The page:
What I Get

She comes up to the sofa every hour or so, looking for a neck rub and a walk.  When she get’s outside, she’s off like a shot.  She’s never gone long.  She’ll visit the neighbor at the end of our 900 ft dirt driveway and then go a little further up the hill to say hello to another neighbor.  Then she comes back to sit in the shade of the flowers or the picnic table.

She doesn’t guard the house.  She watches for other animals, but she’s on the lookout for playmates.  She rarely worries about predators or chipmunk or deer, as  my garden can attest.  Her fur barely covers her skin, and yet she is a study in shedding.   When she wants attention or out, her whimpering would inspire the most whiny five-year-old to new depths.

But for all the mess, spectacular vet bills, and neediness, this little hound dog gives me much more in return – even things I hadn’t expected.  I knew she would be affectionate – whether or not dogs love is up to the experts to decide, but she is pretty convincing in her performance.  I knew, even lying quietly next to me while I work, she would give me companionship when the kids were in school – not a small thing when you’re in the middle of nowhere.  And she teaches me.

As I watch her endure my first-grader’s intense affection, she teaches me patience.  When he strokes her face and accidentally rubs her eye, she gives no sound of protest or reproach, and she teaches me tolerance.

And most of all, her jubilant quest to engage with the world – from the tiniest tree frog to our neighborhood bear (usually in play) – reminds me everyday that at least a little pluck is a prerequisite for true happiness.

Got My Bling

“Are we going somewhere special, Mommy?”  My five year old didn’t wait for an answer before sashaying to the jewelry tray on my dresser.  He had already seen me pulling out one of the two silver necklaces I wear for every occasion – special or not.  I have others, but these quirky, simple pieces came from my husband.  One was opened on a birthday; the other one anniversary.  They go with everything.

“Just doing errands, buddy,”  I answered.


“Don’t forget your roses,” he reminded me, dipping his finger into the felt-covered plastic tray and pulling out a pink sculpted resin earring.  I smiled as he handed it to me.  “Don’t you love them, Mom?”  I nodded and smiled.  The rose earrings are pretty.  The color didn’t go with my outfit, but these too, came with a special memory.  This one takes me to a summer day at a farmer’s market and to an act of youthful, but heartfelt generosity.  The impulse buy was his sole purchase that day, and it emptied his pockets of every last penny.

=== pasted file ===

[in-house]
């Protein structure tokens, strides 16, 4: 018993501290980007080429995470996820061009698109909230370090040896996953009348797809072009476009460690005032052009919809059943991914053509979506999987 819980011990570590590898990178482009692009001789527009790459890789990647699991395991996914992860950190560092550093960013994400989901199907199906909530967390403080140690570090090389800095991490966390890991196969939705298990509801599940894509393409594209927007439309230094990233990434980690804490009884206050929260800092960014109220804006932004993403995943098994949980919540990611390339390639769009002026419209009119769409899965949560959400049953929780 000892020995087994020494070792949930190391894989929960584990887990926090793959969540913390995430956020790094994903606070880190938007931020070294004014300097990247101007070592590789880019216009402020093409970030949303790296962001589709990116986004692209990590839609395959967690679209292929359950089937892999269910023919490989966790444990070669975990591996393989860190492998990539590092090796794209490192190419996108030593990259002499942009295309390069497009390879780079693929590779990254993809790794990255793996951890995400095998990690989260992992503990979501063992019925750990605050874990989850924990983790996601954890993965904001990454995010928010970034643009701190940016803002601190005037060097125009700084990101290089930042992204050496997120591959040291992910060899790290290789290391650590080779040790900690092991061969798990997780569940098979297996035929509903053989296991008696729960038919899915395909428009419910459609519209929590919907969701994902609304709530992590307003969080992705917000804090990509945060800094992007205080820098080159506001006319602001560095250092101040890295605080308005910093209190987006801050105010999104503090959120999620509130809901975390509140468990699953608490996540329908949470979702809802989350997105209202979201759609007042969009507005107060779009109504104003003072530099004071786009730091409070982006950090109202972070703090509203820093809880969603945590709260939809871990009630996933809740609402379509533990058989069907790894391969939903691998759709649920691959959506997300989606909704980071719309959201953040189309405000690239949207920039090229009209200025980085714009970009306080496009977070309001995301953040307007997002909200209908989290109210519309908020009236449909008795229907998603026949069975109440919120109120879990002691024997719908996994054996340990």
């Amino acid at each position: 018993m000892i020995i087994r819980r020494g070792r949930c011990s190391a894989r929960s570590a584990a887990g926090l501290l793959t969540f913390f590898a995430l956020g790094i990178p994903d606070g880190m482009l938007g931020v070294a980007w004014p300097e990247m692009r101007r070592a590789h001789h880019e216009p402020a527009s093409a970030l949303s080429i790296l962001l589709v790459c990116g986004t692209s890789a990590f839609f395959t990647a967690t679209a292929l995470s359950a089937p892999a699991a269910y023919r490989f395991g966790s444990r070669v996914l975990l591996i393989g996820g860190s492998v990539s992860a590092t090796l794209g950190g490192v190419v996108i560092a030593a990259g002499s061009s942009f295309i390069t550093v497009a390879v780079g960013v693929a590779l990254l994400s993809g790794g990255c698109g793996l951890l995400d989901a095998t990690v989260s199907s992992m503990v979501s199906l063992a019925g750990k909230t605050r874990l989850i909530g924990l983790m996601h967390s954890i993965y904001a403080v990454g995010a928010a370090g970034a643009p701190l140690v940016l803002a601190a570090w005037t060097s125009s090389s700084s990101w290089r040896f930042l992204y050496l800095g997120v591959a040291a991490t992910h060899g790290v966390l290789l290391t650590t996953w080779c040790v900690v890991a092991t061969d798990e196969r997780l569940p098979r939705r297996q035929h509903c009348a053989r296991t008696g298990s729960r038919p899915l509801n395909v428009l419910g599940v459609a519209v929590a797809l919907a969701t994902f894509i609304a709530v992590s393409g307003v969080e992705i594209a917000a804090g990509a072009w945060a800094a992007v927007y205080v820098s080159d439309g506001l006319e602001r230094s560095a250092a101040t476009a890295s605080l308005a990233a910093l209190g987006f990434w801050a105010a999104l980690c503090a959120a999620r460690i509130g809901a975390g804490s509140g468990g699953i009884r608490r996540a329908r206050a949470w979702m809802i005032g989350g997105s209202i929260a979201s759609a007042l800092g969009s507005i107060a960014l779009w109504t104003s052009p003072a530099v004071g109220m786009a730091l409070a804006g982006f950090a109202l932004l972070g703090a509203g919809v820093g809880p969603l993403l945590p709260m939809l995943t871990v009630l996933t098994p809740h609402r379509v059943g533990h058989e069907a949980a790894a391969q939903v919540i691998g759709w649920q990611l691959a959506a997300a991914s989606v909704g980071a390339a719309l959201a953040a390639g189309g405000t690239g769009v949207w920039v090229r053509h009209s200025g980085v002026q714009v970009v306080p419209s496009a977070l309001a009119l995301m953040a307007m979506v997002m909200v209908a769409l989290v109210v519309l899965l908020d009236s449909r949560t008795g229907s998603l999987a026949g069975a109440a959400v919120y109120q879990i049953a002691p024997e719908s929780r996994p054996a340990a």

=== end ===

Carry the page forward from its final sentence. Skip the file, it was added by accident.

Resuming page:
I was still putting the backing on the first rose when a gold starfish appeared in front of my face.  Another special gift, the broach was a traded-for treasure from a community tag sale .  It also did not go with my outfit, but I cannot wear the earrings without it, and I pinned it on, remembering his smile of triumph when he first presented it to me.

We needed to get moving, and I did not wait for hi


m to pull out the next piece.  I pulled on a pink crazy band and a beaded bracelet procured at another tag sale.  I checked my shopping list and purse to make sure I hadn’t forgotten anything important. Then I checked my jewelry tray for any missed pieces.

Regardless of the occasion, these items have become part of my outfit.  They are my victory medals.  They are memories of days made special.  And, even when my baubles are made of buttons or plastic, they gleam with promise.


“Are you sure we’re not going any place special, Mom?”

“Just groceries and  a few other things like that” I answered.

“You just look beautiful,”  he said, standing on the bed so that he could take a closer look at the starfish again.

“Well, that must be because I’ve got my bling,” I said.



And In the End

When it was over, we packed up the car and started the two-day drive from sandy

southwestern Michigan back to Vermont’s Green Mountains.  The trip back would be punctuated by a fender-bender (the second of the vacation), a stop-over at a motel whose accommodations would remind me of another family vacation 35 years earlier (in Peru), and a brief flirtation with Murphy’s Law as we took a detour through Niagara Falls, NY.

The detour was ultimately more of an adventure in controlling the dog in a squirrel-infested park after a protracted search for a $10 parking spot, rather than seeing one of the wonders of the natural world.  But it was not all bad.  We did get to see the falls, and hour stood out for its lack of disasters.  But as we got in the car to fight our way back to the interstate, I wondered (again) if the best vacation would have consisted of staying home while hi

tting the pause buttons on the phone and the mail service.

Then I wondered if I was alone in my ambivalence toward the great American institution known as the Family Vacation.  After all, I can’t be the only one who looks at that week on the calendar with a combination of fear and anticipation.  Who doesn’t experience some trepidation at the thought of two days of playing bumper cars at 80mph while ignoring the bedlam in the backseat?